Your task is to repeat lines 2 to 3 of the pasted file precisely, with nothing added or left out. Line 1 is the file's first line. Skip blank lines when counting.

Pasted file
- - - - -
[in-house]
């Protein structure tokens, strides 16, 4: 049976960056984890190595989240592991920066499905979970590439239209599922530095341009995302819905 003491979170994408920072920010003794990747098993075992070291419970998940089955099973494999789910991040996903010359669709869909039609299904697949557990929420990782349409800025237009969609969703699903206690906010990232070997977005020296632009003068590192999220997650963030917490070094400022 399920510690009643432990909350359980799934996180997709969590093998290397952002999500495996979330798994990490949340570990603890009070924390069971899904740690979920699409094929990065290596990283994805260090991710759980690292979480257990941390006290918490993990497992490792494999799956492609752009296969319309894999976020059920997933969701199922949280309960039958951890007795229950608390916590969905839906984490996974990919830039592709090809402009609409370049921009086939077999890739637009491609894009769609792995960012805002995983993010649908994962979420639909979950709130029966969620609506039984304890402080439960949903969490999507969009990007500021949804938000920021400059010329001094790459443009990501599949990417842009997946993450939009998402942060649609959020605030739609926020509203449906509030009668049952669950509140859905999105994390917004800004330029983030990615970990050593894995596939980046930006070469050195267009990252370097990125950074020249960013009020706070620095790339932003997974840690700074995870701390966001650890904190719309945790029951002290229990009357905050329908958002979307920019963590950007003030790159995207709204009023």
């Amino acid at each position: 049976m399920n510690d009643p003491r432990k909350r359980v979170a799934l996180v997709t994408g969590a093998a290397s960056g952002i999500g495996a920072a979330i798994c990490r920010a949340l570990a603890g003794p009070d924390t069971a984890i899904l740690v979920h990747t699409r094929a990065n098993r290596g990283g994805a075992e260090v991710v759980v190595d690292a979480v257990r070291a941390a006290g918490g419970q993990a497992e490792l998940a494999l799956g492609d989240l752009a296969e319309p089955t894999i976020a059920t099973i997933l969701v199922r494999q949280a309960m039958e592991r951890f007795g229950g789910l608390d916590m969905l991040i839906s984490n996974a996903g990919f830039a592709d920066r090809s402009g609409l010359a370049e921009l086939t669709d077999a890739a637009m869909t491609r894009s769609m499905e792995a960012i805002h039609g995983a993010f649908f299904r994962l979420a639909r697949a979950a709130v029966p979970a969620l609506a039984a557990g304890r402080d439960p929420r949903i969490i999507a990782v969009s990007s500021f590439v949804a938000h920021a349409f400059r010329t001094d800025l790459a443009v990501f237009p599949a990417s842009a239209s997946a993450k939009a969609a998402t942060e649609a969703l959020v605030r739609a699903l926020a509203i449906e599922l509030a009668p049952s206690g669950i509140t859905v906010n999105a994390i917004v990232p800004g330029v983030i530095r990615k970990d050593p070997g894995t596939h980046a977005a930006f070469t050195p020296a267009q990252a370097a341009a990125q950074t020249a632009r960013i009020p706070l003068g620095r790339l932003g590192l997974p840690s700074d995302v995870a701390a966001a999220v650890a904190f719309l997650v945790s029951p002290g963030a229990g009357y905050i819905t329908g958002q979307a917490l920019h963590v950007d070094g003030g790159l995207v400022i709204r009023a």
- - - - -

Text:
């Protein structure tokens, strides 16, 4: 049976960056984890190595989240592991920066499905979970590439239209599922530095341009995302819905 003491979170994408920072920010003794990747098993075992070291419970998940089955099973494999789910991040996903010359669709869909039609299904697949557990929420990782349409800025237009969609969703699903206690906010990232070997977005020296632009003068590192999220997650963030917490070094400022 399920510690009643432990909350359980799934996180997709969590093998290397952002999500495996979330798994990490949340570990603890009070924390069971899904740690979920699409094929990065290596990283994805260090991710759980690292979480257990941390006290918490993990497992490792494999799956492609752009296969319309894999976020059920997933969701199922949280309960039958951890007795229950608390916590969905839906984490996974990919830039592709090809402009609409370049921009086939077999890739637009491609894009769609792995960012805002995983993010649908994962979420639909979950709130029966969620609506039984304890402080439960949903969490999507969009990007500021949804938000920021400059010329001094790459443009990501599949990417842009997946993450939009998402942060649609959020605030739609926020509203449906509030009668049952669950509140859905999105994390917004800004330029983030990615970990050593894995596939980046930006070469050195267009990252370097990125950074020249960013009020706070620095790339932003997974840690700074995870701390966001650890904190719309945790029951002290229990009357905050329908958002979307920019963590950007003030790159995207709204009023």
């Amino acid at each position: 049976m399920n510690d009643p003491r432990k909350r359980v979170a799934l996180v997709t994408g969590a093998a290397s960056g952002i999500g495996a920072a979330i798994c990490r920010a949340l570990a603890g003794p009070d924390t069971a984890i899904l740690v979920h990747t699409r094929a990065n098993r290596g990283g994805a075992e260090v991710v759980v190595d690292a979480v257990r070291a941390a006290g918490g419970q993990a497992e490792l998940a494999l799956g492609d989240l752009a296969e319309p089955t894999i976020a059920t099973i997933l969701v199922r494999q949280a309960m039958e592991r951890f007795g229950g789910l608390d916590m969905l991040i839906s984490n996974a996903g990919f830039a592709d920066r090809s402009g609409l010359a370049e921009l086939t669709d077999a890739a637009m869909t491609r894009s769609m499905e792995a960012i805002h039609g995983a993010f649908f299904r994962l979420a639909r697949a979950a709130v029966p979970a969620l609506a039984a557990g304890r402080d439960p929420r949903i969490i999507a990782v969009s990007s500021f590439v949804a938000h920021a349409f400059r010329t001094d800025l790459a443009v990501f237009p599949a990417s842009a239209s997946a993450k939009a969609a998402t942060e649609a969703l959020v605030r739609a699903l926020a509203i449906e599922l509030a009668p049952s206690g669950i509140t859905v906010n999105a994390i917004v990232p800004g330029v983030i530095r990615k970990d050593p070997g894995t596939h980046a977005a930006f070469t050195p020296a267009q990252a370097a341009a990125q950074t020249a632009r960013i009020p706070l003068g620095r790339l932003g590192l997974p840690s700074d995302v995870a701390a966001a999220v650890a904190f719309l997650v945790s029951p002290g963030a229990g009357y905050i819905t329908g958002q979307a917490l920019h963590v950007d070094g003030g790159l995207v400022i709204r009023a």